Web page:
Maybe it was the audible, irrepressible joy, the mischief, or the heartfelt delivery in every song he sang; qualities that obliterated any pain or doubt, drew me out of my shyness long enough to memorize Man Piaba / Woman Piaba, or Cocoanut Woman. By listening carefully, I could see in my mind’s eye the full detail of whichever character he happened to be singing about.

Was it the percussion alone? Or the playful vocabulary of calypso as a whole? Was it simply the FUN in singing along with “Matilda”, “Scratch Me Back” or “Jump In the Line”? Whatever the ingredients, I have memorized the lyrics, savored the music and danced to it my entire life.

Why am I having such a difficult time expressing what Belafonte’s music means to me? Perhaps because it touches something so fundamental and personal that words simply dissipate. Here is what I am trying to say about Belafonte: long before I became aware of his dedication to the civil rights movement, he provided a healing for my spirit that I didn’t know I needed. That laid the foundation for all his admirable works I was to learn about – and not merely learn about, but attempt to imitate as an adult.

Excavating aspects of the depth, breadth, and width of an artist’s work in 90 minutes or less is an impossible endeavor. But we are going to have a LOT of fun trying…

– René Marie

Vail Jazz hosts vocalist

Rene Marie’s very first memory is a musical one. But unlike so many musicians — jazz musicians in particular — her professional career did not begin soon thereafter. Before the Virginia native was a Grammy-nominated singer, she was a wife; married at age 18. Then she was a mother, a janitor, a McDonald’s employee, a grocery store clerk and a banker. Learn more at VailDaily.com

The Jazz Singer as a Storyteller

In the digital world we inhabit, our ability to hear songs that we love is so effortless that we forget that it wasn’t always this easy. The other night I was in the mood to hear some Billie Holiday so I simply told Alexa to play “God Bless the Child” and voila, instantaneously I was hearing one of the greatest jazz recordings of all time. WHAT A TREAT! The jukebox in the sky. Before sound recording, if you wanted to hear a chosen tune, you either sung it yourself or had to be in the presence of someone who would sing it for you. So the default setting for most was to try to sing it themselves.  Learn more here.

Rene Marie receives GRAMMY nomination

Sound of Red – Rene Marie’s first ever all original album captures Grammy Nomination in the Jazz Vocal Category. The 59th Grammy Awards will be held on February 12th at the Staples Center in Los Angeles. This is Rene’s second Grammy nomination in this category.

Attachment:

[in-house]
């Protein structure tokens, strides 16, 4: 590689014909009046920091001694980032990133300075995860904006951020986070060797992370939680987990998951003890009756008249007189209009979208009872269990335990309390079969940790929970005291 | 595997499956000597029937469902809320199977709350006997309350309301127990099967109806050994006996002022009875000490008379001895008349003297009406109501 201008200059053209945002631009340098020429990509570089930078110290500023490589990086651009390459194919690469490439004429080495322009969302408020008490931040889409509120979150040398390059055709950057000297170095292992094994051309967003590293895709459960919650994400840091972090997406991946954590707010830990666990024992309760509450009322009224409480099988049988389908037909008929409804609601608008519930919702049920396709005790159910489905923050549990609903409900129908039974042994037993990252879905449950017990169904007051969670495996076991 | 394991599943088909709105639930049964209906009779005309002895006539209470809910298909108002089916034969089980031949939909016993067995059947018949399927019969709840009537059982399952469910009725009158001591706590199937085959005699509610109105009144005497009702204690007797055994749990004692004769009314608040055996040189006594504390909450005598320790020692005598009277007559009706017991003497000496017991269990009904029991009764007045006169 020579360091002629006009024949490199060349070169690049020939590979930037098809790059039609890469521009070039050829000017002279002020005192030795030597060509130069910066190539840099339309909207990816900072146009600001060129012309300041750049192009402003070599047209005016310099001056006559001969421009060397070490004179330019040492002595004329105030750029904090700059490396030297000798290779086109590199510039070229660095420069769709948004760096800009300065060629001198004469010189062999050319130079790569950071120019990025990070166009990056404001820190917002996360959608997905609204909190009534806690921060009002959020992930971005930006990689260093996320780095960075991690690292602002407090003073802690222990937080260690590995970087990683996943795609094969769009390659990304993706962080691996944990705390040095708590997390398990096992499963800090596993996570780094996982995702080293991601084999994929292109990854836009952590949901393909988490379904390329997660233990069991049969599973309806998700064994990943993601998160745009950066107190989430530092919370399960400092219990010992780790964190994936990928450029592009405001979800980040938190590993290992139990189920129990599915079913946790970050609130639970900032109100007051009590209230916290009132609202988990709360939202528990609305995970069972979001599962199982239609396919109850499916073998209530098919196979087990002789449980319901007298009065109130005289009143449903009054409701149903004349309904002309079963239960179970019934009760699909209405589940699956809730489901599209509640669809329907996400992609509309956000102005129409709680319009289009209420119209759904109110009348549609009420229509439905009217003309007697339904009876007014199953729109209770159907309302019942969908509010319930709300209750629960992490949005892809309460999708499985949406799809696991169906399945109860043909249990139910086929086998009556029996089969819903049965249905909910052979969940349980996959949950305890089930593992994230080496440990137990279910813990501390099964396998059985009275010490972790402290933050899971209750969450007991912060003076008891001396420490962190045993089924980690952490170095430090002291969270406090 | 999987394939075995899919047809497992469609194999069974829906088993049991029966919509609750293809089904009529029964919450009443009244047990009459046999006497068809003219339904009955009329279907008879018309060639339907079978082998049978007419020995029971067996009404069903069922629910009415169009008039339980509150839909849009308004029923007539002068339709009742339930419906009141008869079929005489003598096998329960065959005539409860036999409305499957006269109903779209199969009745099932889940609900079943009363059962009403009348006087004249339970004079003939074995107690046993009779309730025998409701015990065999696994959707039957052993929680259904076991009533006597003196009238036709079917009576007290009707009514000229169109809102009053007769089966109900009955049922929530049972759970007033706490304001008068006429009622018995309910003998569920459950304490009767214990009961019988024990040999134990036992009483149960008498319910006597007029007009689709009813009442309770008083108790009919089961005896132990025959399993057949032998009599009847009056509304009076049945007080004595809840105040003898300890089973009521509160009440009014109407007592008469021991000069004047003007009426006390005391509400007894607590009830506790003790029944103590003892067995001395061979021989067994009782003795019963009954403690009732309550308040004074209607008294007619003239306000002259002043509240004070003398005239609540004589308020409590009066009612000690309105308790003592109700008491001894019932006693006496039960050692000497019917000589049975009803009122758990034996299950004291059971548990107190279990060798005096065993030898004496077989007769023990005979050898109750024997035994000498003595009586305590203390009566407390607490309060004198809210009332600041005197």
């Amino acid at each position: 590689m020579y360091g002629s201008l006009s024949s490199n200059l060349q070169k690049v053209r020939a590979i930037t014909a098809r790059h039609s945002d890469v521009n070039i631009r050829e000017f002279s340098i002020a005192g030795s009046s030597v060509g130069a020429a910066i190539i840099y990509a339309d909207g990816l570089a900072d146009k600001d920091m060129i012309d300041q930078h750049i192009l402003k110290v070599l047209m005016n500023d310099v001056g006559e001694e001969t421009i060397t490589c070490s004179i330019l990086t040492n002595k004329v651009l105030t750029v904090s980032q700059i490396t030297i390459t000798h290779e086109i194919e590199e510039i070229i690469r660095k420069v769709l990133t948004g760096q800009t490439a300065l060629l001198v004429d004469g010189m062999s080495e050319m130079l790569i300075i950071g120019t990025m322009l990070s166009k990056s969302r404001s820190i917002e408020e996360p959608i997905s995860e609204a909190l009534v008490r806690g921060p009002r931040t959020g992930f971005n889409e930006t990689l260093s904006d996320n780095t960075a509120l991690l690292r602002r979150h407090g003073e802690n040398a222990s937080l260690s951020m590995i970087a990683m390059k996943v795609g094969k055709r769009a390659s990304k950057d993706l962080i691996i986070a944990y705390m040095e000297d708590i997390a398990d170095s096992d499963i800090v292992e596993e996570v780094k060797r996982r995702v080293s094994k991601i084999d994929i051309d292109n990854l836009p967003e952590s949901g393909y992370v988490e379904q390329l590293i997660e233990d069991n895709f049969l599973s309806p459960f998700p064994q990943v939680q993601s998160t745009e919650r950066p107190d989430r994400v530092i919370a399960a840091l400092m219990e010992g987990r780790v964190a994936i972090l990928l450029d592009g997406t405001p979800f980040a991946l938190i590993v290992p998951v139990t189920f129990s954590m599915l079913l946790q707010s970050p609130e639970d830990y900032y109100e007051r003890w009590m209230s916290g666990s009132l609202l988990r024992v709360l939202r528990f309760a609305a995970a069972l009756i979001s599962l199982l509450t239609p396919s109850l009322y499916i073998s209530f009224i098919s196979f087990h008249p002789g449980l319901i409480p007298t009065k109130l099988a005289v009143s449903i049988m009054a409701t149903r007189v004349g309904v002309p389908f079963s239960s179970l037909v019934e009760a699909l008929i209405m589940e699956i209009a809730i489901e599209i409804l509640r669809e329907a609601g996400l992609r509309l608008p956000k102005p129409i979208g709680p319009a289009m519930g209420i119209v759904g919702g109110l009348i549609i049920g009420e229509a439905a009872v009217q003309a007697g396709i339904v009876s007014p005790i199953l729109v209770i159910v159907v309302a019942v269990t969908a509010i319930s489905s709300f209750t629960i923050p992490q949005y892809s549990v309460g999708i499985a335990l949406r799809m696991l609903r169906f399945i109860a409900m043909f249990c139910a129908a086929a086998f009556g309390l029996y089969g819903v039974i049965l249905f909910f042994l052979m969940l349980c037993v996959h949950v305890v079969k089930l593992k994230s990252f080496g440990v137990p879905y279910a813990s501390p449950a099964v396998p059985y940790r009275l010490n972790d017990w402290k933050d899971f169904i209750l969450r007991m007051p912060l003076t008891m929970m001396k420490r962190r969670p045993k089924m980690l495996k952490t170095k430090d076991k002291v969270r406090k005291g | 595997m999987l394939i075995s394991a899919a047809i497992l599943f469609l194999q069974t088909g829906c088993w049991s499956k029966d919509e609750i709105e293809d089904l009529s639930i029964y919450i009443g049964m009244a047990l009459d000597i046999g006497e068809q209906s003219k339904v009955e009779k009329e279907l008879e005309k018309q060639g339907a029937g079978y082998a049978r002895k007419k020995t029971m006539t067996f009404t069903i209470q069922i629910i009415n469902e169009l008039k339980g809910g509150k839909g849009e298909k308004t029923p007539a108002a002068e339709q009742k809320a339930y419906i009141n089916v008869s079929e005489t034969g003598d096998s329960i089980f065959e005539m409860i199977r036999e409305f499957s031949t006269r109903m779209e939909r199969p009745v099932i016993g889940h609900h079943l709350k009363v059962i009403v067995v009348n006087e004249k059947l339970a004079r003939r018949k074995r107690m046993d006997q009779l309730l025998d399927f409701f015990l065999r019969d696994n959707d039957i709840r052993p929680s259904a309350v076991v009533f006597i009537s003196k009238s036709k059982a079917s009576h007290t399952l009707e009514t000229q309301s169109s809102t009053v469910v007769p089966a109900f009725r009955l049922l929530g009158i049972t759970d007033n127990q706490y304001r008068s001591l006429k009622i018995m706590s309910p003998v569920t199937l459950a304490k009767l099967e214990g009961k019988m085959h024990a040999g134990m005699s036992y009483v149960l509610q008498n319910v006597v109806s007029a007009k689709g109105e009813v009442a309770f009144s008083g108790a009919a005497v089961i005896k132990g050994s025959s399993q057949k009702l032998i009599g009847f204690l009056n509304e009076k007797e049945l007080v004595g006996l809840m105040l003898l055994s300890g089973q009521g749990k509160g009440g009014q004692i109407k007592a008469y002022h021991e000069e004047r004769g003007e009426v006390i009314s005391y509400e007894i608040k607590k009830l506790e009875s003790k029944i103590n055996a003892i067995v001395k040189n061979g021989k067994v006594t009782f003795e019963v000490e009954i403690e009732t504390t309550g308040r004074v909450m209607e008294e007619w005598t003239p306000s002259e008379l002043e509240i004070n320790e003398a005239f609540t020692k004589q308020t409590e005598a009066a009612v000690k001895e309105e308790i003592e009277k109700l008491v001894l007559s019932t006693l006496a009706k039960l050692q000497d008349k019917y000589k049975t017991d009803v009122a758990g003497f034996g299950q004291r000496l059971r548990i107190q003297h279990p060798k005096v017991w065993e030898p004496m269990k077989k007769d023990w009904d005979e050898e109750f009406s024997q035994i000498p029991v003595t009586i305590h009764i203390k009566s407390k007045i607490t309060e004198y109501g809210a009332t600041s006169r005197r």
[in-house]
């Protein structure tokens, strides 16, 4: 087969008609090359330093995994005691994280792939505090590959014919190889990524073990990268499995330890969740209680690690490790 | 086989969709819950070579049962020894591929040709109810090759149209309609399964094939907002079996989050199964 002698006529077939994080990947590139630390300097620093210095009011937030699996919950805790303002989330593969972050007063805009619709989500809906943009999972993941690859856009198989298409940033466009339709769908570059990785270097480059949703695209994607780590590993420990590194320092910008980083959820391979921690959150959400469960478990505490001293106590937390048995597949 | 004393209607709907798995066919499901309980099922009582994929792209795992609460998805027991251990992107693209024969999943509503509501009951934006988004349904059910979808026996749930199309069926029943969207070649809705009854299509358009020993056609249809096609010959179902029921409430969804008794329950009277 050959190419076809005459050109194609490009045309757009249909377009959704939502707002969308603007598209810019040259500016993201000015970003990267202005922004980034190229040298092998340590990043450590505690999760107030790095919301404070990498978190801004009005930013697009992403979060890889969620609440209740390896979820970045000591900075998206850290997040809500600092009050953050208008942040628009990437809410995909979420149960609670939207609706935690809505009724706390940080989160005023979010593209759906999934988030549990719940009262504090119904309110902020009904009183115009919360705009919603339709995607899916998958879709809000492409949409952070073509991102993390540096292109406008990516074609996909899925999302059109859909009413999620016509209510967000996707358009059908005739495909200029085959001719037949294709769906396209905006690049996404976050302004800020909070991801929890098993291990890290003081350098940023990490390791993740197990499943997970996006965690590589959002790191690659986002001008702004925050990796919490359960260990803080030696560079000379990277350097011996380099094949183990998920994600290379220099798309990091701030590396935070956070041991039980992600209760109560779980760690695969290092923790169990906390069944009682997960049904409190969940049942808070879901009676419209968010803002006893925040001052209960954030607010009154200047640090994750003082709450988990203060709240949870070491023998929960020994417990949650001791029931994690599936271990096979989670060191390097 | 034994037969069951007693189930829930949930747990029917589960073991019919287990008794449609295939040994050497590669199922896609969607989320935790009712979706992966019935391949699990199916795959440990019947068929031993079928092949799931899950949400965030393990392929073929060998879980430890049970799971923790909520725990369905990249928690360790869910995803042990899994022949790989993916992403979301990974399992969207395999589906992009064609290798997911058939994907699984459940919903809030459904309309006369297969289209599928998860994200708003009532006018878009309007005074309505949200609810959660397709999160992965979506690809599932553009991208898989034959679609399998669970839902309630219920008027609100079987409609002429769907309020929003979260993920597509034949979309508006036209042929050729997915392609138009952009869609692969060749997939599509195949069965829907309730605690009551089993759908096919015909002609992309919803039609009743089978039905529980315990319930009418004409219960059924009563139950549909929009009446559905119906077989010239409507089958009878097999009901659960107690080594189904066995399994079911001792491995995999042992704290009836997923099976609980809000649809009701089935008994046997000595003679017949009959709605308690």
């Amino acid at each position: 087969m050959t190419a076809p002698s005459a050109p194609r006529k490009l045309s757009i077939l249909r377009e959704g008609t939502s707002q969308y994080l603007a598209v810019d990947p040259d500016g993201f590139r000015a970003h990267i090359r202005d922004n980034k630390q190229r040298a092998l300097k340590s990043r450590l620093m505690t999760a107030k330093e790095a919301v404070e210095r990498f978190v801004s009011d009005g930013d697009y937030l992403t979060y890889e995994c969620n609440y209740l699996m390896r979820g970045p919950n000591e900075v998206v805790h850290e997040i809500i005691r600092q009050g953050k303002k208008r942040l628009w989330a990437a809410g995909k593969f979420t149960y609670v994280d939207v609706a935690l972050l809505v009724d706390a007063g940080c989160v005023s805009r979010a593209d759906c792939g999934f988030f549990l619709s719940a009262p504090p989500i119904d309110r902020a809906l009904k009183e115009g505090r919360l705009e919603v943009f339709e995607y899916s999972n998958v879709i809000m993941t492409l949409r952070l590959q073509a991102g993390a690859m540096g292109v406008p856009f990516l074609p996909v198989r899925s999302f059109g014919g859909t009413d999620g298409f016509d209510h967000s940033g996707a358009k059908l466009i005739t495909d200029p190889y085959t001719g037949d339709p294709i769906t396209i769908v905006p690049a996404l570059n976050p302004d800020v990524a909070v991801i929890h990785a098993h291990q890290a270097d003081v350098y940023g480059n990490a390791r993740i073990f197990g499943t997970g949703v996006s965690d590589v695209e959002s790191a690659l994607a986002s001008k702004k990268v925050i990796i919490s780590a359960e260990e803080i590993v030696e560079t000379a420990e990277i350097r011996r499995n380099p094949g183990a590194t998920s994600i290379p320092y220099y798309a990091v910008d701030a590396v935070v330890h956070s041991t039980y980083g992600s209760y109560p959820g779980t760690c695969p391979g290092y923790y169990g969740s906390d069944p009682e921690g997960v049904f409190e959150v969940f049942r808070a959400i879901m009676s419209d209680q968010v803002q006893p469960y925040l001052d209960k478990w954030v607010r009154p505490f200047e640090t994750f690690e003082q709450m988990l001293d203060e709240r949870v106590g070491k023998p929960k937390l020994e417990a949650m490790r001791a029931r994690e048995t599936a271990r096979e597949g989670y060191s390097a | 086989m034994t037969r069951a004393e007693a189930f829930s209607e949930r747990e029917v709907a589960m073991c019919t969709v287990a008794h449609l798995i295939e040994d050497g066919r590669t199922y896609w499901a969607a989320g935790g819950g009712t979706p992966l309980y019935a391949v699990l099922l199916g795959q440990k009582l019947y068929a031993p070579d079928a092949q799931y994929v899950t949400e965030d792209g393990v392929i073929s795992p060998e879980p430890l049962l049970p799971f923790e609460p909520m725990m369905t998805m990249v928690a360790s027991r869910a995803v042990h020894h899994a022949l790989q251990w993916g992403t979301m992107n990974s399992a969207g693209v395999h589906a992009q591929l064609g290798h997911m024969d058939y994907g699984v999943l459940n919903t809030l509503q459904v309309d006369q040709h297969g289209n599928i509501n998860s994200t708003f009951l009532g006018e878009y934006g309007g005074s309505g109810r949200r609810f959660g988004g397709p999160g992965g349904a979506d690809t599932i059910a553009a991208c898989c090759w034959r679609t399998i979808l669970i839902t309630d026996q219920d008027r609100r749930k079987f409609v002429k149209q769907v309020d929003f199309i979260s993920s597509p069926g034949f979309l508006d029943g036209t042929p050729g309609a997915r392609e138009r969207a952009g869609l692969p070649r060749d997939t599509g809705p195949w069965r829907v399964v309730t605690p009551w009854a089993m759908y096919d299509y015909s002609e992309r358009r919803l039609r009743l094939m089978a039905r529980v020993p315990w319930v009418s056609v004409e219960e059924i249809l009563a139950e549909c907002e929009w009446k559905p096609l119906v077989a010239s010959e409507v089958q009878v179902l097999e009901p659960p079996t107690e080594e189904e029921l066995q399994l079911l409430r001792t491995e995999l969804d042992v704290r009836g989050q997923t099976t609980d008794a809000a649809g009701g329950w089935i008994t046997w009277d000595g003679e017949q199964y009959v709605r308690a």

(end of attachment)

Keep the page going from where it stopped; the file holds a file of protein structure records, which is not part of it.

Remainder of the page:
2017 Already?

We are happy to share that Experiment In Truth will be performing on The Jazz Cruise the last week of January!  Hang out in your cruise-wear and listen to some of the most creative jazz musicians today. Get your tickets here. Also Experiment in Truth and I will be at the Weisiger Theatre in Danville, KY January 14th. Get more info here.  February 24th, I will host a residency at the Boise State University and on the 25th will be joined again by my group. Learn more here.

A Tribute to Sarah Vaughan

After a jaw-dropping success with the Chicago Jazz Orchestra earlier this year, René Marie,  Ann Hampton-Callaway and Dee Alexander will bring their celebratory Sarah Vaughan Tribute to The College of Wooster in Ohio on September 17. The performance will be conducted by Jeffrey Lindberg and the singers will be accompanied by the critically acclaimed Cleveland Jazz Orchestra. More details here.

PREVIEW: LondonJazzNews

Rene Marie is nothing if not brave. She sang The Star Spangled Banner at Denver’s 2008 State of the City address, substituting the original words with those of James Weldon Johnson’s so-called black national anthem, “Lift Every Voice and Sing.” It created a political firestorm. “I cannot apologize for offending others with my music. It goes with the risky territory of being an artist,” says Marie, who acknowledges the “huge, huge” influence of Nina Simone. Continue reading here.

Tiny Desk Concerts

The Colorado River — better known for running through majestic National Parks and powering hydroelectric dams — forms an unlikely backdrop for the creation of a jazz song. But René Marie was answering phones at Denver’s jazz radio station KUVO when she sat down across from a fellow volunteer fundraiser. He would soon invite her on a canoeing trip and, without yet having seen the eponymous river, she wrote the giddy “Colorado River Song” on the way there. Continue reading here.